Ashley MacIsaac is, in a sense, the musical representative of the pre-millennial generation of Atlantic Canada. An ardent traditionalist (and cousin of international Celtic performer Natalie MacMaster) with a penchant, nevertheless, for experimentation, this young Nova Scotian native has been taught to play the fiddle the working-class, pub-stomp Cape Breton way: fast, furious, and with phenomenal precision. Alternately considered a rebel, taking the old fiddling conventions in newfangled directions they were never meant to go, or a champion, reforging and re-creating Celtic music with an updated, mass-appeal quality, MacIsaac has unarguably put his own spin on the sounds he was brought up with. This headstrong approach has led to MacIsaac working with an impressive array of talent: David Byrne, the Chieftains, Mary Jane Lamond, and others.
Already considered something of a local legend and prodigy by the time of his impressive 1992 debut, Close to the Floor, MacIsaac was not really introduced to Canadian audiences at large until he released the genre-bending Hi How Are You Today? in 1995. Along with nationwide radio play for the first single, Sleepy Maggie, featuring the dreamlike Gaelic vocals of Mary Jane Lamond, and a regular slot on Canadian video channel MuchMusic, MacIsaac was soon recognized coast-to-coast as something of a minor national icon. His ability to cross the boundaries of folk, punk, garage rock, and metal, all bound together by his astonishing fiddle-playing, branded him as an eccentric, an upstart, and in many cases, a pioneer. Additionally, his refusal to conform to a quick and easy "studio image" earned him a solid fan base.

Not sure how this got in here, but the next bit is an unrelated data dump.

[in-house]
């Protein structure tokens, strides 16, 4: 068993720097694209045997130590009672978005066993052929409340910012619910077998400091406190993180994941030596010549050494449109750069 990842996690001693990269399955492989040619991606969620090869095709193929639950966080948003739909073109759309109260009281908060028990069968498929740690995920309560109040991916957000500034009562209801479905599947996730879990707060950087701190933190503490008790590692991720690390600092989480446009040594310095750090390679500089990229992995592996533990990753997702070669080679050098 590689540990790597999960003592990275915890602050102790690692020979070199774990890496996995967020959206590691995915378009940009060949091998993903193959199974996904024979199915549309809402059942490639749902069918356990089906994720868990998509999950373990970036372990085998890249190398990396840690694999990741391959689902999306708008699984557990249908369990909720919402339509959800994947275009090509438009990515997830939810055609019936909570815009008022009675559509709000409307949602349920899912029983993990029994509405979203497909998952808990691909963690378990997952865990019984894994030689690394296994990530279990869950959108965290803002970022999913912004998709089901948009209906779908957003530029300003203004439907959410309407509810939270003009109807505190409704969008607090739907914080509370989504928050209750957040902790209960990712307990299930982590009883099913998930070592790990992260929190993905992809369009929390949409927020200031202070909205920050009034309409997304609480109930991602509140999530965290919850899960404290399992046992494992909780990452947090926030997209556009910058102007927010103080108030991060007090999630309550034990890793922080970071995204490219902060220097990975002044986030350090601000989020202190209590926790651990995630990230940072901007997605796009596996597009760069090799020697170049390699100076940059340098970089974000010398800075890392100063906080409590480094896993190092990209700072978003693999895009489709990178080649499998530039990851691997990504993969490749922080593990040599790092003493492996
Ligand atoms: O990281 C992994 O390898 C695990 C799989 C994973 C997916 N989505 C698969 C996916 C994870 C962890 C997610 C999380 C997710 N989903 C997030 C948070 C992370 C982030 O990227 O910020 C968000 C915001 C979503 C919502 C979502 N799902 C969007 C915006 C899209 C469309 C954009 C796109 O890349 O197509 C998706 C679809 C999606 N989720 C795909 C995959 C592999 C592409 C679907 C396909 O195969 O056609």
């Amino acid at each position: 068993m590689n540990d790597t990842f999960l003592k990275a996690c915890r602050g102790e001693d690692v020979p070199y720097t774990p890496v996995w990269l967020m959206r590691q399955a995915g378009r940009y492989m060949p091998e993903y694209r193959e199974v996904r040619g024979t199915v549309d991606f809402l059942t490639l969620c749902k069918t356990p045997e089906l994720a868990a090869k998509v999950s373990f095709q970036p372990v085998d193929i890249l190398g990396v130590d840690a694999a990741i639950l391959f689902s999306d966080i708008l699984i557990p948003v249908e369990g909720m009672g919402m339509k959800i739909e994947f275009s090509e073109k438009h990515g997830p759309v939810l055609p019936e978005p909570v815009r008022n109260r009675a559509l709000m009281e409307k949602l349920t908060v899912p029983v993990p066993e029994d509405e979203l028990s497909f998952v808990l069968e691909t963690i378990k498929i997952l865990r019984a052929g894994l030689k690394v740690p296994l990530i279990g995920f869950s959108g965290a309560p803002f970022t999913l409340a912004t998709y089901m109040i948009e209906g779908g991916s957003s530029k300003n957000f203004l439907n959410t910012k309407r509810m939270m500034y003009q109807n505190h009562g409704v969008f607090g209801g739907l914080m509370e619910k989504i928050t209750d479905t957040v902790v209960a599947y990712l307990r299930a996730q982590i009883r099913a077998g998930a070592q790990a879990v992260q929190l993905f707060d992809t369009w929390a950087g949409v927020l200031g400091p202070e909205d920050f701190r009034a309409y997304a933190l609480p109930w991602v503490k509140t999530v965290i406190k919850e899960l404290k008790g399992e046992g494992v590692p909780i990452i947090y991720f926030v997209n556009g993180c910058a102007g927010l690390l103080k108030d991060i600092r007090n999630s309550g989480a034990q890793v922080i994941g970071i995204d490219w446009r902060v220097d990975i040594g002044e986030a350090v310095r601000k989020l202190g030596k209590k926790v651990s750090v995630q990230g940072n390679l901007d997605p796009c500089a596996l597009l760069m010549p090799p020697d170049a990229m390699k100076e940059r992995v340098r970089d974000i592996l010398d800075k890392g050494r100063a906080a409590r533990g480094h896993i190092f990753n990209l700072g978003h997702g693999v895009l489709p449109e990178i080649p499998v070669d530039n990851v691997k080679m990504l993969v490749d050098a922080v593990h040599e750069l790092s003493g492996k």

In 1998, MacIsaac released his follow-up to Hi How Are You Today?, a more traditional return to form entitled Fine Thank You Very Much. In 1999, he again pushed the boundaries of stylistic conformity with the electronic and ambient-tinged Helter's Celtic. Following a departure from A&M later that year, the fiddler recorded the independently released Fiddle Music 101, an album of traditional instrumentals made with Halifax guitarist Dave MacIsaac, and he re-released his 1993 album, A Cape Breton Christmas. A move to Decca Records eventually produced 2003's accurately titled Ashley MacIsaac. "Special Edition" versions of Fiddle Music 101, A Cape Breton Christmas, Live at the Savoy, Hi How Are You Today?, and Close to the Floor arrived in 2005, followed by Pride in 2006. ~ Benn Neufeld, Rovi